Re-establis regional equalities officers

It has been raised that since Police Scotland merged the regional forces, regional equalities officers have been replaced by single equality portfolio constables responsible for preventative work on crime against people with protected characteristics. There has been some high quality, preventative partnership work between, for example, the constable with the disability portfolio and DPOs on disability hate crime. But disabled people, and people from many other equalities groups, feel they no longer have a contact point to raise/ work on local issues affecting them.

We would therefore like to see the re-establishment of regional equalities officers who are available to work with community equalities groups.


Why the contribution is important

Citizens with protected characteristics need to feel safe in the whole of Scotland, and there is perception among some disabled people that we have engaged with that the loss of regional equalities officers has not been adequately recouped by single portfolio constables responsible for the whole of Scotland. Some disabled people have reported feeling less protected in their local area and this chimes with recent statistics that show that disabled people are less confident in Police Scotland than other groups. According to the recent ‘Is Scotland Fairer?’ Report by the EHRC (available here), the statistics drawn from analysis of the Scottish Crime and Justice Survey  show that:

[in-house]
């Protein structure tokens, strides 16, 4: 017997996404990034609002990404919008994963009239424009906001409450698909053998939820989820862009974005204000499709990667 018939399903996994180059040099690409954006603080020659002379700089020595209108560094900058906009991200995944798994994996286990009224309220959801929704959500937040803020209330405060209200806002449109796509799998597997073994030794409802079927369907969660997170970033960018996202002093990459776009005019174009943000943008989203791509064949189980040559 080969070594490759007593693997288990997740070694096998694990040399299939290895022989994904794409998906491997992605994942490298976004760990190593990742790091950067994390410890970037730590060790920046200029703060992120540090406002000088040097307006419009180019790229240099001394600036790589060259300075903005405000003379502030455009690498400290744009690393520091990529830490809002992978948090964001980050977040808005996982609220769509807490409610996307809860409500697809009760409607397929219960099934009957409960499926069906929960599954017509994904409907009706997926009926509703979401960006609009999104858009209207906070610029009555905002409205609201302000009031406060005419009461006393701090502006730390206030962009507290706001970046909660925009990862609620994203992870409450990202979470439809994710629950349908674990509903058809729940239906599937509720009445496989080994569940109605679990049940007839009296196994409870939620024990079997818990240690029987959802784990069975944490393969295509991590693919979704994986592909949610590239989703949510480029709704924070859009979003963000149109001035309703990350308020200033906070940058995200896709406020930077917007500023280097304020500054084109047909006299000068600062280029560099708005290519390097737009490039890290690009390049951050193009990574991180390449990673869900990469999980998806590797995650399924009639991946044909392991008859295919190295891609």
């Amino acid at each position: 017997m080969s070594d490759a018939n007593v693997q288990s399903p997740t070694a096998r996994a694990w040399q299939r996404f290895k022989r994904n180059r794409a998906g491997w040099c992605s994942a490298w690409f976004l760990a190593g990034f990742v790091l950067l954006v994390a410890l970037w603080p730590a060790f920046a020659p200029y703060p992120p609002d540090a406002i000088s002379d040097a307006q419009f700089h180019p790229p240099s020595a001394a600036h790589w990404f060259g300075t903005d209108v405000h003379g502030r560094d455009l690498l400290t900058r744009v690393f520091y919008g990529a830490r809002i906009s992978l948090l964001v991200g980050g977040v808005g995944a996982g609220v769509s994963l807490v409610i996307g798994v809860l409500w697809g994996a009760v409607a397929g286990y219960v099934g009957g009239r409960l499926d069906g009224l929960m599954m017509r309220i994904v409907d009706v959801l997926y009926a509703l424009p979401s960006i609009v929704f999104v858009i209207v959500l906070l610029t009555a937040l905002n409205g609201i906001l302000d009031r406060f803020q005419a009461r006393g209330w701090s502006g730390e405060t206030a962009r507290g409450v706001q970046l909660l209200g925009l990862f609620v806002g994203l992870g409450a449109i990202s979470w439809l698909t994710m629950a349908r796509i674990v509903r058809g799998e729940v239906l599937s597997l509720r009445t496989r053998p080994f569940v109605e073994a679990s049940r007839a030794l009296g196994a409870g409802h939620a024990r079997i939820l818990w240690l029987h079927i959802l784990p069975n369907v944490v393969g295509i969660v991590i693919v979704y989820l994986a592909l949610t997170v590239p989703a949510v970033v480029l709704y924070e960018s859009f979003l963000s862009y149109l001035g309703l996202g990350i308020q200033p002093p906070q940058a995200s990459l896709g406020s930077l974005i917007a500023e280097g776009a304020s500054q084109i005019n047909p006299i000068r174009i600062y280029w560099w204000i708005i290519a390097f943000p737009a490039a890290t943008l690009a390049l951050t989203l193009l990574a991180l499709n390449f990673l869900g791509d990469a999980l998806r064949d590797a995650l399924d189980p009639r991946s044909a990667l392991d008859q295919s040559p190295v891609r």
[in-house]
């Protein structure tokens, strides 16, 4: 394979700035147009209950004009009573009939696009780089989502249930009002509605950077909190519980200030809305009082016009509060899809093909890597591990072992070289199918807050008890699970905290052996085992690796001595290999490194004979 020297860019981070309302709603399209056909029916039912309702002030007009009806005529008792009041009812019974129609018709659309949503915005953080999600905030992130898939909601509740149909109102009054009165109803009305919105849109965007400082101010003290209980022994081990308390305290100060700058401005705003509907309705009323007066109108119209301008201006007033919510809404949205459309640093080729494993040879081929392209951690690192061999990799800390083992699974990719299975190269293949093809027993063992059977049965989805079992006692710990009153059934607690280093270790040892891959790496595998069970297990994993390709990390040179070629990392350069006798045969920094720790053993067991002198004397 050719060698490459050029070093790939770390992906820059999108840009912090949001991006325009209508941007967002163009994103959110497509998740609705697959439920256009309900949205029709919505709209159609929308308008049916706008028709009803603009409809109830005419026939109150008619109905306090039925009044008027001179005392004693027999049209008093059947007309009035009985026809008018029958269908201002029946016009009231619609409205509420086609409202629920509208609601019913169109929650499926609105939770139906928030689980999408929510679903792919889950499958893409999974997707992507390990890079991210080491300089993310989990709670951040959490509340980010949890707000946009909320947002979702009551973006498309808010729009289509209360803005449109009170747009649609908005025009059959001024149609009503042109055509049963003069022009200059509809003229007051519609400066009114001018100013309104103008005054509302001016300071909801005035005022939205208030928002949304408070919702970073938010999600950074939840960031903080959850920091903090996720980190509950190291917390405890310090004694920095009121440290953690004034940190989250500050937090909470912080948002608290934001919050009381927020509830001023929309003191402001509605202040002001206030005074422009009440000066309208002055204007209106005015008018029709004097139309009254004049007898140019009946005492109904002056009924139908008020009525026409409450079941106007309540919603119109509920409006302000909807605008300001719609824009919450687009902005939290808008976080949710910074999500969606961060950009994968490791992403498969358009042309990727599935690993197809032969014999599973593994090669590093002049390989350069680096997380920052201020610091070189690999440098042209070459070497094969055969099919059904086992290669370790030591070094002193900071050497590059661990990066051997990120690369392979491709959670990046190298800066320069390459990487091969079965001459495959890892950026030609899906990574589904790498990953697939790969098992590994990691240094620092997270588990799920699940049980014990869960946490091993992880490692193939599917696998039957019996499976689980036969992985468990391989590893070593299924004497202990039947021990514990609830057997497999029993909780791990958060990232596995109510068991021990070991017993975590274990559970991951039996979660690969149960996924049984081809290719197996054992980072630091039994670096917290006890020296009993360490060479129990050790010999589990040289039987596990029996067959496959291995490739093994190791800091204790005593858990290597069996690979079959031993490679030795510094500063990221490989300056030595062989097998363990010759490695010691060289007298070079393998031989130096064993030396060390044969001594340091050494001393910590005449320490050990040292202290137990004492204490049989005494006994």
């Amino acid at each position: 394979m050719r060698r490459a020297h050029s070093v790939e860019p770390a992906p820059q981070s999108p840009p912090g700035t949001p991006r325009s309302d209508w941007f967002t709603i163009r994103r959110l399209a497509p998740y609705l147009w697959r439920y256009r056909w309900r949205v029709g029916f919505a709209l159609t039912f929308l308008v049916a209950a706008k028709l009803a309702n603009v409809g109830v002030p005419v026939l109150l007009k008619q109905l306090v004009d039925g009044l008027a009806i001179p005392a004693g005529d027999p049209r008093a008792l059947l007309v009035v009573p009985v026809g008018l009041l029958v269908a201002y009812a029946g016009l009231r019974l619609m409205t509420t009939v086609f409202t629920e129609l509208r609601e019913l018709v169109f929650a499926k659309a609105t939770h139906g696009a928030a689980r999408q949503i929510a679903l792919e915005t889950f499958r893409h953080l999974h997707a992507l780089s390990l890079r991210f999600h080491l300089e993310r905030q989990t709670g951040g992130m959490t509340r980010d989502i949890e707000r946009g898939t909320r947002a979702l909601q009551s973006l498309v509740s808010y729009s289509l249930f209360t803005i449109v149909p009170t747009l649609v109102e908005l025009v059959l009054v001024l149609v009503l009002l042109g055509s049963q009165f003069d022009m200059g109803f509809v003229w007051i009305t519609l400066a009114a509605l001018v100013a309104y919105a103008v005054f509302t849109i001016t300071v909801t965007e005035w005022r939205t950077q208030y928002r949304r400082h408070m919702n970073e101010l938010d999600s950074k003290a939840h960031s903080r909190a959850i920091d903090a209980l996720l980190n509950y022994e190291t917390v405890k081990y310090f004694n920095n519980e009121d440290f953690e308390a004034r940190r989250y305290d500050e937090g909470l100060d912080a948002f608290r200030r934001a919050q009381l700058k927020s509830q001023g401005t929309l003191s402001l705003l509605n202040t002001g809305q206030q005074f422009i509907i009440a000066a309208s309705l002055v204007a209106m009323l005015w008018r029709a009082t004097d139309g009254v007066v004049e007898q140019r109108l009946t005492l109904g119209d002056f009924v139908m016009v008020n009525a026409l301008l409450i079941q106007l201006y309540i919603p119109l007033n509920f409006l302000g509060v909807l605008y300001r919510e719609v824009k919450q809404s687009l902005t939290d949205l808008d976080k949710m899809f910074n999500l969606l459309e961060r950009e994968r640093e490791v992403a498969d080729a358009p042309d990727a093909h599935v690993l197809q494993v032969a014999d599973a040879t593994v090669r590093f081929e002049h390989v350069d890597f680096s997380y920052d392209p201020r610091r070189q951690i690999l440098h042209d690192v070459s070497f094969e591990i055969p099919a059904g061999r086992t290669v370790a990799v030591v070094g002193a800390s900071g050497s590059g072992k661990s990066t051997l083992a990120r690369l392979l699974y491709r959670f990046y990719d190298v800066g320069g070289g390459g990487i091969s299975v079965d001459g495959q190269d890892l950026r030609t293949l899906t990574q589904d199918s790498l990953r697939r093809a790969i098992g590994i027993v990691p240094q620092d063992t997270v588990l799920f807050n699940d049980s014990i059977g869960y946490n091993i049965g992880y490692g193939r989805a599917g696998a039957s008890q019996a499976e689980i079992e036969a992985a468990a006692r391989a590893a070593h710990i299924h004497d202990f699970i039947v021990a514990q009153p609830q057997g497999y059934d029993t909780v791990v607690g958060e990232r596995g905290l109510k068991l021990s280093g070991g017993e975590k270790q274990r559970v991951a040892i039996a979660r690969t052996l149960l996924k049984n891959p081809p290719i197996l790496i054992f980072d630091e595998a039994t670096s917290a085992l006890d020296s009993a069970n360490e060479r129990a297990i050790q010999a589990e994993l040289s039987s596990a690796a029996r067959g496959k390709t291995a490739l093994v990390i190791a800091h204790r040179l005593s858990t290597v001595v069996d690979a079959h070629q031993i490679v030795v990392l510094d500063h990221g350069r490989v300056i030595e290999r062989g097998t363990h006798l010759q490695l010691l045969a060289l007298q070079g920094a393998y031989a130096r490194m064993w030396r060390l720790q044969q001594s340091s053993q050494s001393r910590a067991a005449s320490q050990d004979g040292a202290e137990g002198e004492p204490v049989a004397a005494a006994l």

•       Confidence that the [criminal justice] system provides an appropriately high standard of service for victims of crime is lower among older and disabled people than among other groups

•       Confidence that the [criminal justice] system serves all communities equally and fairly is also lower among older and disabled people  

We are also concerned about the level of leadership that has been assigned to public equality issues. The position of single portfolio constables, while welcome as an identifiable person to work with on national issues, is unlikely to have adequate influence above their position (e.g. on the sergeants above them in the police hierarchy with partial responsibility for equalities).


by Inclusion_Scotland on February 04, 2016 at 02:03PM

Current Rating

Average score : 0.0
Based on : 0 votes